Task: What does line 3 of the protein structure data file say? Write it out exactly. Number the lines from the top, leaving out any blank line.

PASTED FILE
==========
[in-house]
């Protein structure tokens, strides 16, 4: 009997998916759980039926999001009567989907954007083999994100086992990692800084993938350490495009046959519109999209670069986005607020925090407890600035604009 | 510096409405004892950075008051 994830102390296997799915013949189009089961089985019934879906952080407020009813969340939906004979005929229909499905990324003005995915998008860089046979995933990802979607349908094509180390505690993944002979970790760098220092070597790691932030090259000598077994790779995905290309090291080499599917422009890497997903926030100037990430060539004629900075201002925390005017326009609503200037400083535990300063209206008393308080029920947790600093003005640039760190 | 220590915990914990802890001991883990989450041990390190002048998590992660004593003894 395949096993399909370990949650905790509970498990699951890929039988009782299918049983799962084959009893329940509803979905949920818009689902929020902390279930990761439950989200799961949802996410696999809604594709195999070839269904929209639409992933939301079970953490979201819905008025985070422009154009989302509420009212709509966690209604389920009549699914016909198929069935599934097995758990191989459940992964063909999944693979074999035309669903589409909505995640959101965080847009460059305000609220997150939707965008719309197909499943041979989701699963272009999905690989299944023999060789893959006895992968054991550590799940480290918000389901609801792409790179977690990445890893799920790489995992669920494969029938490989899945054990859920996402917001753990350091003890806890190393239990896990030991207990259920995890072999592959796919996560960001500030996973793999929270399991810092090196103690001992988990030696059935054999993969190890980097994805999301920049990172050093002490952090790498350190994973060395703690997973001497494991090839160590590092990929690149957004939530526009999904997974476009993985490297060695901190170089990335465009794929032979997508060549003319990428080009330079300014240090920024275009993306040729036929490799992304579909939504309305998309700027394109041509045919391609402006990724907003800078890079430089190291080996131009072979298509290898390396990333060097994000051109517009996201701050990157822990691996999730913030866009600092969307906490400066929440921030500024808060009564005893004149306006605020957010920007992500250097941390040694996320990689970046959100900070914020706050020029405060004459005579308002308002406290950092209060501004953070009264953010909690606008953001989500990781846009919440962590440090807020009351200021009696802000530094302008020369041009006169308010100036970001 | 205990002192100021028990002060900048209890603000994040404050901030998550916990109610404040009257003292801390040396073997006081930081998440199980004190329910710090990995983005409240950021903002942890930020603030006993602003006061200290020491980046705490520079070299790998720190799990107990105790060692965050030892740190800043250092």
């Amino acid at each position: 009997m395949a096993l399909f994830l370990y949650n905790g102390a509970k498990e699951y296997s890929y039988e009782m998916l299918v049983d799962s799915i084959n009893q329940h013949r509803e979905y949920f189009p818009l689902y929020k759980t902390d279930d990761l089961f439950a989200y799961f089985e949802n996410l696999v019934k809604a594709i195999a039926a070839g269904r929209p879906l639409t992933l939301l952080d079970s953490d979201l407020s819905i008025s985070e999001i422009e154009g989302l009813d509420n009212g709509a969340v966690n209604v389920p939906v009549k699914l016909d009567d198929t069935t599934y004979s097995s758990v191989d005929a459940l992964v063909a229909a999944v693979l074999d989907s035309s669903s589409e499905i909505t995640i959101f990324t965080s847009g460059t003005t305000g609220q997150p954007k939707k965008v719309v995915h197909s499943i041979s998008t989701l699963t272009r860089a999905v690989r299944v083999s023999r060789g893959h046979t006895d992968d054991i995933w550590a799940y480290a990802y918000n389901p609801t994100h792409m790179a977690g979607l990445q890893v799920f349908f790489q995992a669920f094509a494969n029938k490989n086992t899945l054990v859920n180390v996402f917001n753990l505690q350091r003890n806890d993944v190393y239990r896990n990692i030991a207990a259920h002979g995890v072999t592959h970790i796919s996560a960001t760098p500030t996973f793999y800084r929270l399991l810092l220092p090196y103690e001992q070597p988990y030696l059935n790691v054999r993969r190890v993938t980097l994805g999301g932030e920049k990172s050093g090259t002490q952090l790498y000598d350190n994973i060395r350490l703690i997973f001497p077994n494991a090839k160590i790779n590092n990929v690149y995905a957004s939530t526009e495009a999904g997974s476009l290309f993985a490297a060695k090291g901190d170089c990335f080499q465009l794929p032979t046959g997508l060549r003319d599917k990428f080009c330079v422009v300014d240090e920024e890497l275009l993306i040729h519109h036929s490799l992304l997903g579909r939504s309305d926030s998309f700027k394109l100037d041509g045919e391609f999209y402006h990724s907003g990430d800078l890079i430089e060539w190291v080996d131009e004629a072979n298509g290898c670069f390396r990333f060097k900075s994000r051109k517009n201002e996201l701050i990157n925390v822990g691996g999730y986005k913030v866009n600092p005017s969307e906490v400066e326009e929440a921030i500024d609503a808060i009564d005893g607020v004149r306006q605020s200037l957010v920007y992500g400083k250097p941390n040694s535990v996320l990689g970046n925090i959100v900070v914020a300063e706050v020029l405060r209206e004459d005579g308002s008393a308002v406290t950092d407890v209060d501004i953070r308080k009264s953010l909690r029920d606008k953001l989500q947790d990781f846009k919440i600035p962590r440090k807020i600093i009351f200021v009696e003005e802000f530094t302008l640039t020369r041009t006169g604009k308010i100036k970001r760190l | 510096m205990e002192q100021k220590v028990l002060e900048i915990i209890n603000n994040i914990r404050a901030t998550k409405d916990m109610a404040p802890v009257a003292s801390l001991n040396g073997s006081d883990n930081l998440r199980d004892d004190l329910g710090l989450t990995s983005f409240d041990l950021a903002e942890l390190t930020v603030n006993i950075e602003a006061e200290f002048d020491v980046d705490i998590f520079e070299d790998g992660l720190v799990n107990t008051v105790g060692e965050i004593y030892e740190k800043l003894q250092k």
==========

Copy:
């Amino acid at each position: 009997m395949a096993l399909f994830l370990y949650n905790g102390a509970k498990e699951y296997s890929y039988e009782m998916l299918v049983d799962s799915i084959n009893q329940h013949r509803e979905y949920f189009p818009l689902y929020k759980t902390d279930d990761l089961f439950a989200y799961f089985e949802n996410l696999v019934k809604a594709i195999a039926a070839g269904r929209p879906l639409t992933l939301l952080d079970s953490d979201l407020s819905i008025s985070e999001i422009e154009g989302l009813d509420n009212g709509a969340v966690n209604v389920p939906v009549k699914l016909d009567d198929t069935t599934y004979s097995s758990v191989d005929a459940l992964v063909a229909a999944v693979l074999d989907s035309s669903s589409e499905i909505t995640i959101f990324t965080s847009g460059t003005t305000g609220q997150p954007k939707k965008v719309v995915h197909s499943i041979s998008t989701l699963t272009r860089a999905v690989r299944v083999s023999r060789g893959h046979t006895d992968d054991i995933w550590a799940y480290a990802y918000n389901p609801t994100h792409m790179a977690g979607l990445q890893v799920f349908f790489q995992a669920f094509a494969n029938k490989n086992t899945l054990v859920n180390v996402f917001n753990l505690q350091r003890n806890d993944v190393y239990r896990n990692i030991a207990a259920h002979g995890v072999t592959h970790i796919s996560a960001t760098p500030t996973f793999y800084r929270l399991l810092l220092p090196y103690e001992q070597p988990y030696l059935n790691v054999r993969r190890v993938t980097l994805g999301g932030e920049k990172s050093g090259t002490q952090l790498y000598d350190n994973i060395r350490l703690i997973f001497p077994n494991a090839k160590i790779n590092n990929v690149y995905a957004s939530t526009e495009a999904g997974s476009l290309f993985a490297a060695k090291g901190d170089c990335f080499q465009l794929p032979t046959g997508l060549r003319d599917k990428f080009c330079v422009v300014d240090e920024e890497l275009l993306i040729h519109h036929s490799l992304l997903g579909r939504s309305d926030s998309f700027k394109l100037d041509g045919e391609f999209y402006h990724s907003g990430d800078l890079i430089e060539w190291v080996d131009e004629a072979n298509g290898c670069f390396r990333f060097k900075s994000r051109k517009n201002e996201l701050i990157n925390v822990g691996g999730y986005k913030v866009n600092p005017s969307e906490v400066e326009e929440a921030i500024d609503a808060i009564d005893g607020v004149r306006q605020s200037l957010v920007y992500g400083k250097p941390n040694s535990v996320l990689g970046n925090i959100v900070v914020a300063e706050v020029l405060r209206e004459d005579g308002s008393a308002v406290t950092d407890v209060d501004i953070r308080k009264s953010l909690r029920d606008k953001l989500q947790d990781f846009k919440i600035p962590r440090k807020i600093i009351f200021v009696e003005e802000f530094t302008l640039t020369r041009t006169g604009k308010i100036k970001r760190l | 510096m205990e002192q100021k220590v028990l002060e900048i915990i209890n603000n994040i914990r404050a901030t998550k409405d916990m109610a404040p802890v009257a003292s801390l001991n040396g073997s006081d883990n930081l998440r199980d004892d004190l329910g710090l989450t990995s983005f409240d041990l950021a903002e942890l390190t930020v603030n006993i950075e602003a006061e200290f002048d020491v980046d705490i998590f520079e070299d790998g992660l720190v799990n107990t008051v105790g060692e965050i004593y030892e740190k800043l003894q250092k």